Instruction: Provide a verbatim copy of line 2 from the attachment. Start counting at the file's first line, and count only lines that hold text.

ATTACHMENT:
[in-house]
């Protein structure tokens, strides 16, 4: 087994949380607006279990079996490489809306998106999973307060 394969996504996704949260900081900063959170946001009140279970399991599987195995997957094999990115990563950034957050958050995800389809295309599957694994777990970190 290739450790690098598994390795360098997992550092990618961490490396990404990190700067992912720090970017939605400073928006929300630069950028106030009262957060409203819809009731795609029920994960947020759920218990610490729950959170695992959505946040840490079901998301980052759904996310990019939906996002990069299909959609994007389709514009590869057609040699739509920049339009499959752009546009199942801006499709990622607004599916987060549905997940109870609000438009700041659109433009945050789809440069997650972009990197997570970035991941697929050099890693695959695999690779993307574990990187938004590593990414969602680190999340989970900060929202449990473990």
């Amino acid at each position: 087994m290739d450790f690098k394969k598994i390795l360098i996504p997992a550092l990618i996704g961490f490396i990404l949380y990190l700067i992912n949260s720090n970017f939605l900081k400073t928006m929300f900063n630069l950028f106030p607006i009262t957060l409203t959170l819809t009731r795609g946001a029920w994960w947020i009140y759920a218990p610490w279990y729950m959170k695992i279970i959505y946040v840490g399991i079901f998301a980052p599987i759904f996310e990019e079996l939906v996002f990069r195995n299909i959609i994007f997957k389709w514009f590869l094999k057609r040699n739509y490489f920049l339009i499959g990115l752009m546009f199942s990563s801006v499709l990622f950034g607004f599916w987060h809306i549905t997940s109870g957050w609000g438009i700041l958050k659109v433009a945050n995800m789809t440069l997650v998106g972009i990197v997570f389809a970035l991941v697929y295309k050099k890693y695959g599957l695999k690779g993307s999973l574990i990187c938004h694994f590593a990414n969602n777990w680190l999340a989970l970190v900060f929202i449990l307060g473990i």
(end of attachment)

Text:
């Protein structure tokens, strides 16, 4: 087994949380607006279990079996490489809306998106999973307060 394969996504996704949260900081900063959170946001009140279970399991599987195995997957094999990115990563950034957050958050995800389809295309599957694994777990970190 290739450790690098598994390795360098997992550092990618961490490396990404990190700067992912720090970017939605400073928006929300630069950028106030009262957060409203819809009731795609029920994960947020759920218990610490729950959170695992959505946040840490079901998301980052759904996310990019939906996002990069299909959609994007389709514009590869057609040699739509920049339009499959752009546009199942801006499709990622607004599916987060549905997940109870609000438009700041659109433009945050789809440069997650972009990197997570970035991941697929050099890693695959695999690779993307574990990187938004590593990414969602680190999340989970900060929202449990473990």